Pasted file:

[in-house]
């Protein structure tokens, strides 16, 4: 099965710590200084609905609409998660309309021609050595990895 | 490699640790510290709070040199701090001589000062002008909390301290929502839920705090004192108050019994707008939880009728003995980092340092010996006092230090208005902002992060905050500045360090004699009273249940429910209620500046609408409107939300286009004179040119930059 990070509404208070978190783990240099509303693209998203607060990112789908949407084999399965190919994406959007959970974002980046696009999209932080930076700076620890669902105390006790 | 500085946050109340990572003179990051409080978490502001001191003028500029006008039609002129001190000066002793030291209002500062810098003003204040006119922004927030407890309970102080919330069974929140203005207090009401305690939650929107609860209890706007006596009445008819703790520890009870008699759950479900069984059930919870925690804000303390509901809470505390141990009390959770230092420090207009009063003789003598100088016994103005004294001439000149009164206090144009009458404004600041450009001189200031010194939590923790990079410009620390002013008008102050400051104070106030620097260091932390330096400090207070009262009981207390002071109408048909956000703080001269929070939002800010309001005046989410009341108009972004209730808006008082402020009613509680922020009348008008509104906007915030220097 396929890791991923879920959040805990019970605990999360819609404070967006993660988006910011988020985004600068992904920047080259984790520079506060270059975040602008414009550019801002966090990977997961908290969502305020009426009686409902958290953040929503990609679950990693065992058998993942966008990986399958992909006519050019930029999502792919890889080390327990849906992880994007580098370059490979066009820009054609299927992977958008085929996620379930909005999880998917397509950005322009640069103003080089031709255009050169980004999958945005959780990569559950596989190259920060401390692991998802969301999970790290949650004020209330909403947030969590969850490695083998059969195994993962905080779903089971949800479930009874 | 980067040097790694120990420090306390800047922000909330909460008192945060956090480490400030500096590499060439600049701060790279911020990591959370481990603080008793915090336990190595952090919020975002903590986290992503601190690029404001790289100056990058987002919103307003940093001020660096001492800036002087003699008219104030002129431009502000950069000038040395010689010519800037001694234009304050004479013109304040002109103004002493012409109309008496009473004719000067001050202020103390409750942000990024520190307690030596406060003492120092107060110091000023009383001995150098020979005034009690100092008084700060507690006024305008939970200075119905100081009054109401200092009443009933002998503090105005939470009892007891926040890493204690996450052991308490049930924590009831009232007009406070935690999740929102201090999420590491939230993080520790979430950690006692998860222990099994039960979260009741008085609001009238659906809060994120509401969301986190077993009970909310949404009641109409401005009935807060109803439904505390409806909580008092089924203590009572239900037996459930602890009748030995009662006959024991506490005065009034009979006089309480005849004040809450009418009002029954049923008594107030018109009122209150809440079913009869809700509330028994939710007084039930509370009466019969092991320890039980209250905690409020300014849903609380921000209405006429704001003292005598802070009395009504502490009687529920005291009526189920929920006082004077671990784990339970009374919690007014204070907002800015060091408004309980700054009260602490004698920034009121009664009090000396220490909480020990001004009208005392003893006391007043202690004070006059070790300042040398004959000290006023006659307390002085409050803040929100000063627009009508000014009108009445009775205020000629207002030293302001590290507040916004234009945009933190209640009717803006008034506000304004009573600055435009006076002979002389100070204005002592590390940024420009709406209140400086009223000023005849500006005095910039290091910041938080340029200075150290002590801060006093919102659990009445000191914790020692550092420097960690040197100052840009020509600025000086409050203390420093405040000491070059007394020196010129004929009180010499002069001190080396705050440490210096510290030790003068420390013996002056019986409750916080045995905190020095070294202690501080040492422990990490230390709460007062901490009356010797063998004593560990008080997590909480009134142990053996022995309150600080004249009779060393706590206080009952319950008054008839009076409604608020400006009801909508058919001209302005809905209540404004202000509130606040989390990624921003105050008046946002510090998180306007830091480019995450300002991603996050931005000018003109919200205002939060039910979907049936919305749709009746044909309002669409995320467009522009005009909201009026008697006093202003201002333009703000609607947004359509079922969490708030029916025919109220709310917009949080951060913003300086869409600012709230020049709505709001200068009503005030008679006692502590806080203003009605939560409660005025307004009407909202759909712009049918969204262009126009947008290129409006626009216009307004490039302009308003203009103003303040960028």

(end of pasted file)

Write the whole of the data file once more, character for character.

[in-house]
């Protein structure tokens, strides 16, 4: 099965710590200084609905609409998660309309021609050595990895 | 490699640790510290709070040199701090001589000062002008909390301290929502839920705090004192108050019994707008939880009728003995980092340092010996006092230090208005902002992060905050500045360090004699009273249940429910209620500046609408409107939300286009004179040119930059 990070509404208070978190783990240099509303693209998203607060990112789908949407084999399965190919994406959007959970974002980046696009999209932080930076700076620890669902105390006790 | 500085946050109340990572003179990051409080978490502001001191003028500029006008039609002129001190000066002793030291209002500062810098003003204040006119922004927030407890309970102080919330069974929140203005207090009401305690939650929107609860209890706007006596009445008819703790520890009870008699759950479900069984059930919870925690804000303390509901809470505390141990009390959770230092420090207009009063003789003598100088016994103005004294001439000149009164206090144009009458404004600041450009001189200031010194939590923790990079410009620390002013008008102050400051104070106030620097260091932390330096400090207070009262009981207390002071109408048909956000703080001269929070939002800010309001005046989410009341108009972004209730808006008082402020009613509680922020009348008008509104906007915030220097 396929890791991923879920959040805990019970605990999360819609404070967006993660988006910011988020985004600068992904920047080259984790520079506060270059975040602008414009550019801002966090990977997961908290969502305020009426009686409902958290953040929503990609679950990693065992058998993942966008990986399958992909006519050019930029999502792919890889080390327990849906992880994007580098370059490979066009820009054609299927992977958008085929996620379930909005999880998917397509950005322009640069103003080089031709255009050169980004999958945005959780990569559950596989190259920060401390692991998802969301999970790290949650004020209330909403947030969590969850490695083998059969195994993962905080779903089971949800479930009874 | 980067040097790694120990420090306390800047922000909330909460008192945060956090480490400030500096590499060439600049701060790279911020990591959370481990603080008793915090336990190595952090919020975002903590986290992503601190690029404001790289100056990058987002919103307003940093001020660096001492800036002087003699008219104030002129431009502000950069000038040395010689010519800037001694234009304050004479013109304040002109103004002493012409109309008496009473004719000067001050202020103390409750942000990024520190307690030596406060003492120092107060110091000023009383001995150098020979005034009690100092008084700060507690006024305008939970200075119905100081009054109401200092009443009933002998503090105005939470009892007891926040890493204690996450052991308490049930924590009831009232007009406070935690999740929102201090999420590491939230993080520790979430950690006692998860222990099994039960979260009741008085609001009238659906809060994120509401969301986190077993009970909310949404009641109409401005009935807060109803439904505390409806909580008092089924203590009572239900037996459930602890009748030995009662006959024991506490005065009034009979006089309480005849004040809450009418009002029954049923008594107030018109009122209150809440079913009869809700509330028994939710007084039930509370009466019969092991320890039980209250905690409020300014849903609380921000209405006429704001003292005598802070009395009504502490009687529920005291009526189920929920006082004077671990784990339970009374919690007014204070907002800015060091408004309980700054009260602490004698920034009121009664009090000396220490909480020990001004009208005392003893006391007043202690004070006059070790300042040398004959000290006023006659307390002085409050803040929100000063627009009508000014009108009445009775205020000629207002030293302001590290507040916004234009945009933190209640009717803006008034506000304004009573600055435009006076002979002389100070204005002592590390940024420009709406209140400086009223000023005849500006005095910039290091910041938080340029200075150290002590801060006093919102659990009445000191914790020692550092420097960690040197100052840009020509600025000086409050203390420093405040000491070059007394020196010129004929009180010499002069001190080396705050440490210096510290030790003068420390013996002056019986409750916080045995905190020095070294202690501080040492422990990490230390709460007062901490009356010797063998004593560990008080997590909480009134142990053996022995309150600080004249009779060393706590206080009952319950008054008839009076409604608020400006009801909508058919001209302005809905209540404004202000509130606040989390990624921003105050008046946002510090998180306007830091480019995450300002991603996050931005000018003109919200205002939060039910979907049936919305749709009746044909309002669409995320467009522009005009909201009026008697006093202003201002333009703000609607947004359509079922969490708030029916025919109220709310917009949080951060913003300086869409600012709230020049709505709001200068009503005030008679006692502590806080203003009605939560409660005025307004009407909202759909712009049918969204262009126009947008290129409006626009216009307004490039302009308003203009103003303040960028």